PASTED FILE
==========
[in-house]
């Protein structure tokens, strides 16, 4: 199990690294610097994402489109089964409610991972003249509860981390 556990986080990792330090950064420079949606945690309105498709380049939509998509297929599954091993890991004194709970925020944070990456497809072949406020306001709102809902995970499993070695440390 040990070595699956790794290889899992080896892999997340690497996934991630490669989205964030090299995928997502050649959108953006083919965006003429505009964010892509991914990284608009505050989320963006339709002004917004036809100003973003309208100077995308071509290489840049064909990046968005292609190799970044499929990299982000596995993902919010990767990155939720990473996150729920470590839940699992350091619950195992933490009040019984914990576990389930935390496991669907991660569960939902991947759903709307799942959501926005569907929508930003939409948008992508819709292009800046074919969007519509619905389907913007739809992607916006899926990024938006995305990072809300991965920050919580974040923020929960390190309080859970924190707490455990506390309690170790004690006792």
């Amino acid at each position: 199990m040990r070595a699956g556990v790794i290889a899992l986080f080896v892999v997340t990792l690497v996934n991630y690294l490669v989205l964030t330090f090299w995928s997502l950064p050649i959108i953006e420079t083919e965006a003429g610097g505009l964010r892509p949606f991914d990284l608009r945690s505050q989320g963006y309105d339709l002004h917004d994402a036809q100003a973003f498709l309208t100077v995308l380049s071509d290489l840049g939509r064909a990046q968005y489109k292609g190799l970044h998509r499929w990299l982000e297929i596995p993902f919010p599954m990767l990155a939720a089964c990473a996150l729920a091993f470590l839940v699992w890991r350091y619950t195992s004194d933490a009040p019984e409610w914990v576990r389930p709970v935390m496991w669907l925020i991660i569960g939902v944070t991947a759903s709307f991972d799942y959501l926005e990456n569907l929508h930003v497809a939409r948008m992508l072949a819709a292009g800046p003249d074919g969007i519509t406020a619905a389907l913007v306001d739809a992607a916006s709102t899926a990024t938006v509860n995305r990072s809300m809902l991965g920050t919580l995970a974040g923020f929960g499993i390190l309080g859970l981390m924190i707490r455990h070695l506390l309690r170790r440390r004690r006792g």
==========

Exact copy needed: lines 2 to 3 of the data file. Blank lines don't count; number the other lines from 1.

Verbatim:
């Protein structure tokens, strides 16, 4: 199990690294610097994402489109089964409610991972003249509860981390 556990986080990792330090950064420079949606945690309105498709380049939509998509297929599954091993890991004194709970925020944070990456497809072949406020306001709102809902995970499993070695440390 040990070595699956790794290889899992080896892999997340690497996934991630490669989205964030090299995928997502050649959108953006083919965006003429505009964010892509991914990284608009505050989320963006339709002004917004036809100003973003309208100077995308071509290489840049064909990046968005292609190799970044499929990299982000596995993902919010990767990155939720990473996150729920470590839940699992350091619950195992933490009040019984914990576990389930935390496991669907991660569960939902991947759903709307799942959501926005569907929508930003939409948008992508819709292009800046074919969007519509619905389907913007739809992607916006899926990024938006995305990072809300991965920050919580974040923020929960390190309080859970924190707490455990506390309690170790004690006792």
């Amino acid at each position: 199990m040990r070595a699956g556990v790794i290889a899992l986080f080896v892999v997340t990792l690497v996934n991630y690294l490669v989205l964030t330090f090299w995928s997502l950064p050649i959108i953006e420079t083919e965006a003429g610097g505009l964010r892509p949606f991914d990284l608009r945690s505050q989320g963006y309105d339709l002004h917004d994402a036809q100003a973003f498709l309208t100077v995308l380049s071509d290489l840049g939509r064909a990046q968005y489109k292609g190799l970044h998509r499929w990299l982000e297929i596995p993902f919010p599954m990767l990155a939720a089964c990473a996150l729920a091993f470590l839940v699992w890991r350091y619950t195992s004194d933490a009040p019984e409610w914990v576990r389930p709970v935390m496991w669907l925020i991660i569960g939902v944070t991947a759903s709307f991972d799942y959501l926005e990456n569907l929508h930003v497809a939409r948008m992508l072949a819709a292009g800046p003249d074919g969007i519509t406020a619905a389907l913007v306001d739809a992607a916006s709102t899926a990024t938006v509860n995305r990072s809300m809902l991965g920050t919580l995970a974040g923020f929960g499993i390190l309080g859970l981390m924190i707490r455990h070695l506390l309690r170790r440390r004690r006792g």